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Recently Arrested in Fort Wayne? Know Your Rights.

Why You Should Invoke Your Right to Remain Silent

When you're facing criminal charges in Indiana, it's essential that you both understand your legal rights and that you take the necessary steps to protect them. Failing to invoke your constitutional rights can result in a miscarriage of justice, and possibly even a wrongful conviction. Our criminal justice system is by no means foolproof, and innocent people have been sent to prison based on circumstantial evidence alone. Don't let this happen to you. In the United States, when citizens are arrested on suspicion of committing a crime, their constitutional rights are immediately put into effect to ensure their right to fair criminal proceedings. These constitutional rights must be followed by every state, city and county in the nation.

After an arrest in Indiana, your rights are as follows:

  • You have the right to know what you are being arrested for.
  • If there is a warrant out for your arrest, you have the right to look over it.
  • You have the right to be treated humanely and without the threat of violence.
  • You are protected against illegal searches and seizures. Illegally collected evidence is inadmissible.
  • Your Miranda Rights must be recited by a police officer or interrogator.
  • You have the right to stop answering questions and speak with an attorney.
  • In order for you to remain in police custody (usually 48 hours), a formal charge must be made.
  • You are entitled to a hearing within a reasonably short period of time, as well as a speedy trial.

Understanding What Happens After Your Arrest

If you are arrested, the police will handcuff you and transport you to jail for booking. At this time, they will take a mug shot and fingerprint you for identification. If the police arrested you without a search warrant, they may ask you for permission to search your vehicle, your home and other possessions. You have the right to refuse consent to these searches. Usually, when an officer asks to search your property, it means that they would otherwise need to obtain a warrant from a judge; if you give your consent, you abandon this right. Knowing your rights can be confusing, and you could easily be fooled into believing that you must consent to a search or that you must talk to the police. It's critical that you exercise your right to remain silent and your right to speak to a Fort Wayne criminal attorney before you say or do anything that can be used against you.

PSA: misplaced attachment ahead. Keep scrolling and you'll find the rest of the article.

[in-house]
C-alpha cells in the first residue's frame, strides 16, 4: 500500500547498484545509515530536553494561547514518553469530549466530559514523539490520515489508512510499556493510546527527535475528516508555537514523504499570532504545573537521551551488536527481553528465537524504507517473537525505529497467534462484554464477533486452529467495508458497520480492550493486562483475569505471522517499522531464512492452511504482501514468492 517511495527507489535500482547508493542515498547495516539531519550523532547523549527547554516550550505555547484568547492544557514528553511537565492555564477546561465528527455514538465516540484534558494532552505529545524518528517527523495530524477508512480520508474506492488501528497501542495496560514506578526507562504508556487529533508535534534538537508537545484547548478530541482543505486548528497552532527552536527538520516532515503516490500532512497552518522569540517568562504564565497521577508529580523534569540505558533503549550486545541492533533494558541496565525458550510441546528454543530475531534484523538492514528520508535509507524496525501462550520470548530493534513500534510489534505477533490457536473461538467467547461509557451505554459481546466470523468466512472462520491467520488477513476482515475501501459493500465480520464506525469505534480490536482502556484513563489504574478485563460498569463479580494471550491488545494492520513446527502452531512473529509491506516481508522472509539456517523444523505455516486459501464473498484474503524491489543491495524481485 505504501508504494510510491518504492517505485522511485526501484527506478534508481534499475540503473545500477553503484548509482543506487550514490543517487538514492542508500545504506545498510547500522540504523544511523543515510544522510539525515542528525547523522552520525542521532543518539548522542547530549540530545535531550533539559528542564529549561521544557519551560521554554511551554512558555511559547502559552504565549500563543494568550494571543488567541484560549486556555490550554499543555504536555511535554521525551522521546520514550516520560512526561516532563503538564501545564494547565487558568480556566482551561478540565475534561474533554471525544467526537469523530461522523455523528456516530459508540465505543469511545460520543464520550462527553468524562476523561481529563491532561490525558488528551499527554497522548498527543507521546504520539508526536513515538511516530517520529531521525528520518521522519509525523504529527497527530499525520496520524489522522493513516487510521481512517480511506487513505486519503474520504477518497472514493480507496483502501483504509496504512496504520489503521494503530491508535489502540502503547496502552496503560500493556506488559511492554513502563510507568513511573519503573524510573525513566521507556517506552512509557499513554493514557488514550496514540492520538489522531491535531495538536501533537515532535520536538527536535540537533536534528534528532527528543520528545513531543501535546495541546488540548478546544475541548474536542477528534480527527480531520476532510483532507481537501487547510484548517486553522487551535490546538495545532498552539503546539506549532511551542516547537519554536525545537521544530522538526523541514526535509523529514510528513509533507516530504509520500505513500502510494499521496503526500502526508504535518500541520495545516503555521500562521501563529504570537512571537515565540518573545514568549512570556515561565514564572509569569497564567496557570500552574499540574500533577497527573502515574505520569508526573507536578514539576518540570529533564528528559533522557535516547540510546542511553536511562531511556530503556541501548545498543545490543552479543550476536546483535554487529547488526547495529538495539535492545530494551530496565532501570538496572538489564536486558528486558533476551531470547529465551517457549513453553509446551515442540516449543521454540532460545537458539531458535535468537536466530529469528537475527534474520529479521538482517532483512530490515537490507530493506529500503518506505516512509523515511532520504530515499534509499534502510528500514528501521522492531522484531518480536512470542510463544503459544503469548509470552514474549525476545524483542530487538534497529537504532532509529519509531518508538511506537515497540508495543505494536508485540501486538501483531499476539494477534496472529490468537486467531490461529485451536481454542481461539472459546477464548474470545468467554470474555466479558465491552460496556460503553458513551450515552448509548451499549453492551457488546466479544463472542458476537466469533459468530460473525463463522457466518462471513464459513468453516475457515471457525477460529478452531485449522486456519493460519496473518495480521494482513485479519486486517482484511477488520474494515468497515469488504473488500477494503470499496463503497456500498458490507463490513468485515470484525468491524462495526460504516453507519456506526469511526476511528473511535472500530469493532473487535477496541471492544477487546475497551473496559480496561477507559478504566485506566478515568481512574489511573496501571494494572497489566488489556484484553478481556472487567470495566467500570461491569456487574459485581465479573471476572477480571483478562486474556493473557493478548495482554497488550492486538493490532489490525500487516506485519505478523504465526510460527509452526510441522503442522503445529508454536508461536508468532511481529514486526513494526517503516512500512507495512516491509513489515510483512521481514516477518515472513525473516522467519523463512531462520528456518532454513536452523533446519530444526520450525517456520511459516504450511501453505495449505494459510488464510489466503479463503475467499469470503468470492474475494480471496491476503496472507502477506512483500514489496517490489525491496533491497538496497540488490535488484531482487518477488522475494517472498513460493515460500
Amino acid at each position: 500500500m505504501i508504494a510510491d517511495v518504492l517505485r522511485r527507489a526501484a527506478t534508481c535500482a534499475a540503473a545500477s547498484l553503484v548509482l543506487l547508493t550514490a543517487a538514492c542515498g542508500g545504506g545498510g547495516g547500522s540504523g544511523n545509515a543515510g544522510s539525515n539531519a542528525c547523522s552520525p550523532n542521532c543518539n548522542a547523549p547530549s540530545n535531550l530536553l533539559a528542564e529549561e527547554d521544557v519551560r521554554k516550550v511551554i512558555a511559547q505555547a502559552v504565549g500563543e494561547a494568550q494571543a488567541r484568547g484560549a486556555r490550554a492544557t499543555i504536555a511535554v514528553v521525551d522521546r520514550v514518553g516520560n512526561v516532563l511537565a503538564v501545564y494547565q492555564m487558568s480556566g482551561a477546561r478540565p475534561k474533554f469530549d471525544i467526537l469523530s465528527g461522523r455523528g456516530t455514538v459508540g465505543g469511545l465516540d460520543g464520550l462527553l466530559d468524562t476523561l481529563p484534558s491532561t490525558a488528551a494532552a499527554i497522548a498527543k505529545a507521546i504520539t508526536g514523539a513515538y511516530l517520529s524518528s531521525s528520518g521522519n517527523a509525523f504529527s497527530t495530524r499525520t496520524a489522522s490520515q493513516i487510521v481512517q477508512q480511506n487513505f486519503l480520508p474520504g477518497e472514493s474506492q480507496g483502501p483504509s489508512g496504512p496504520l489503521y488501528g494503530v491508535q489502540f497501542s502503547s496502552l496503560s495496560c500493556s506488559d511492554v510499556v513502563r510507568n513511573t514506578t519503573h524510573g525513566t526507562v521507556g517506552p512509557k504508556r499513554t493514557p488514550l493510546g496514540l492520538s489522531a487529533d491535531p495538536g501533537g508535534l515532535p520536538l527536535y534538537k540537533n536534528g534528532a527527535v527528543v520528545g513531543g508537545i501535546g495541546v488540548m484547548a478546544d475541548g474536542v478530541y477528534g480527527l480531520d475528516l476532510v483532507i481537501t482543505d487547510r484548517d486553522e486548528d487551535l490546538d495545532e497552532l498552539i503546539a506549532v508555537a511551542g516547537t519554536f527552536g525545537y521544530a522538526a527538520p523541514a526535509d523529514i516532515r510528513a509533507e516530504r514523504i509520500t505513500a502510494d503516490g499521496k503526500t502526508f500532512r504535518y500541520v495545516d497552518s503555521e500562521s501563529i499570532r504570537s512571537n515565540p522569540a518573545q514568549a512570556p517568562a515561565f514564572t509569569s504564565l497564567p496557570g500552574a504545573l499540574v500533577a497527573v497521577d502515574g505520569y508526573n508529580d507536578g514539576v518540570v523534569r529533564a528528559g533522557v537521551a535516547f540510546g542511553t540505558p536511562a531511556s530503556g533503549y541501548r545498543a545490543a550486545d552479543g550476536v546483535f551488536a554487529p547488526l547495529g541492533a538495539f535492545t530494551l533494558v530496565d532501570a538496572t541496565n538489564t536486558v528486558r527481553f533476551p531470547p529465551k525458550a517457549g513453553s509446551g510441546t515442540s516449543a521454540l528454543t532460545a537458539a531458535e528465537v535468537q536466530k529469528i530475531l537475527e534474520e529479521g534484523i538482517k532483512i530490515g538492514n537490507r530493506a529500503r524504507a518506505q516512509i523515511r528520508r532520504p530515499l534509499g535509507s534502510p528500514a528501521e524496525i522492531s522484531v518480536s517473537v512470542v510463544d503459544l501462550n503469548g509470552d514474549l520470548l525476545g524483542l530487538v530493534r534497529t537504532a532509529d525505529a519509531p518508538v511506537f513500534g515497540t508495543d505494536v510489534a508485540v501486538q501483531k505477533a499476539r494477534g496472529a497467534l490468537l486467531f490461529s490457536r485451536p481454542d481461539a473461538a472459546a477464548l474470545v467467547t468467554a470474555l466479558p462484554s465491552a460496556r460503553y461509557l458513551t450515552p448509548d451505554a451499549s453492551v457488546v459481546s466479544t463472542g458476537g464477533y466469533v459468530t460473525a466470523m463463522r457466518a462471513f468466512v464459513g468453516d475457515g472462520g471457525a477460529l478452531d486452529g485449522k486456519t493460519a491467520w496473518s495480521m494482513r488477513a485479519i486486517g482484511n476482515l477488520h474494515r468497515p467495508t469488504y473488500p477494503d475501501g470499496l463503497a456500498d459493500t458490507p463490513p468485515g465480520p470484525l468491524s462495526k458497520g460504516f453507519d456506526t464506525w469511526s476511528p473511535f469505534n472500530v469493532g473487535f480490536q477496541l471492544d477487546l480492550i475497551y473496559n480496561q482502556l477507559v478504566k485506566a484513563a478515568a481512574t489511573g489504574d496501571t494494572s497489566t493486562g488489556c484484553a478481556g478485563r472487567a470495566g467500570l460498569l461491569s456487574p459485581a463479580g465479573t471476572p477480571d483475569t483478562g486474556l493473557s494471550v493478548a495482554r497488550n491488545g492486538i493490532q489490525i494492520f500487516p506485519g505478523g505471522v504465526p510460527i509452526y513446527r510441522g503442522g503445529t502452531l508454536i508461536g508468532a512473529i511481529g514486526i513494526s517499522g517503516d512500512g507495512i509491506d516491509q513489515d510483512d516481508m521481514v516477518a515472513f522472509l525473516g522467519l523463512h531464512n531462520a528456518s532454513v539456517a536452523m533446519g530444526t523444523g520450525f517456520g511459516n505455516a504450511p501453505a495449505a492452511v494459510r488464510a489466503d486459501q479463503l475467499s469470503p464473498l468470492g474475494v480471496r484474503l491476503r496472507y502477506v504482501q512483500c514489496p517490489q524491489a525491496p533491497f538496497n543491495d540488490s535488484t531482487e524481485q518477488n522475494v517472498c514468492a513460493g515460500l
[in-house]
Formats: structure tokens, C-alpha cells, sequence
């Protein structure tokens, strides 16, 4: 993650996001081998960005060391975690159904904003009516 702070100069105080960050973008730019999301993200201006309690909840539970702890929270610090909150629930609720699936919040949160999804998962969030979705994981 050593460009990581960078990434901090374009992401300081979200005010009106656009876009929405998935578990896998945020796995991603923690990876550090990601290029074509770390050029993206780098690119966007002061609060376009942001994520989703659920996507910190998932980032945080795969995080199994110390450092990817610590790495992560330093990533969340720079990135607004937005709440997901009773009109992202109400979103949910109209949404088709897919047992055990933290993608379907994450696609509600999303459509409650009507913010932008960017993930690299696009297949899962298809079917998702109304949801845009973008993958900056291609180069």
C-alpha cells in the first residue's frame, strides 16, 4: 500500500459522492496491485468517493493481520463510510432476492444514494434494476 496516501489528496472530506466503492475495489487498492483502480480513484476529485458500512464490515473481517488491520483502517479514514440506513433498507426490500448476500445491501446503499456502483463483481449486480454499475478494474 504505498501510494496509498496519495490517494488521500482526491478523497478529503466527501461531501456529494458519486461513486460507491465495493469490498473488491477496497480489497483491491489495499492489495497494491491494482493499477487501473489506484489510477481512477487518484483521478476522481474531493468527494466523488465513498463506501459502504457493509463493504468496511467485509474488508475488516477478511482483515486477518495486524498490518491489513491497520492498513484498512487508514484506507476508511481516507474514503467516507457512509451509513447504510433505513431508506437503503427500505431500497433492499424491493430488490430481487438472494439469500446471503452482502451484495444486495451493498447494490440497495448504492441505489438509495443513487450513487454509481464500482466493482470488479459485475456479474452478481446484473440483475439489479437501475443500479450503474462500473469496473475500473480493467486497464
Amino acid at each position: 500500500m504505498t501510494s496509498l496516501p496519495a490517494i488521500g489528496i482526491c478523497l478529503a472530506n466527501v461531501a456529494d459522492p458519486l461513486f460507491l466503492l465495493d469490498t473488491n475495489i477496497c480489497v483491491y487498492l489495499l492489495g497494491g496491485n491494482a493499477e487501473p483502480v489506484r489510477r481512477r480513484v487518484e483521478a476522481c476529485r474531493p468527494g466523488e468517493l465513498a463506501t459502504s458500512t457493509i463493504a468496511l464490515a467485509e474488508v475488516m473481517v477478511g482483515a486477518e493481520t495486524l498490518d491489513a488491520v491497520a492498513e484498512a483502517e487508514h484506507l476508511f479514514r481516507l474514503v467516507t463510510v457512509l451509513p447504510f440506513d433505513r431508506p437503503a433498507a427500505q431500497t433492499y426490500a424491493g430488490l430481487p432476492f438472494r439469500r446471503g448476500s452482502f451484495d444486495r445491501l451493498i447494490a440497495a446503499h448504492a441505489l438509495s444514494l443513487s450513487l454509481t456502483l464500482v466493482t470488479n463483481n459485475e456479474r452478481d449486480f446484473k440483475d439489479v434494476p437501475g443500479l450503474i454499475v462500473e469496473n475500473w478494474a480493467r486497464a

Contact a Fort Wayne Criminal Lawyer Before Your Initial Hearing

The next step will be the initial hearing where you will be advised of your formal charges. At this time, a preliminary bail amount will be set and you will be advised of your rights as well as any deadlines. The initial hearing can take place 24 hours after your arrest or the state can request a 72-hour continuance, which is automatically granted as long as bond has been set. It's not uncommon for the court to set a pretrial conference or "further proceedings." At the hearing, you can either plead guilty, arrange for a trial where a judge decides on your guilt or innocence, or choose a jury trial where your fate is in the hands of a jury.

To learn more about your rights after an arrest, contact my firm for a free Initial consultations.

Why Choose Gregory A. Miller?

  • Member of National Association of Criminal Defense Lawyers
  • Personalized Dedication to Each Client
  • Experienced Legal Advocacy
  • Unwavering Commitment to Every Case

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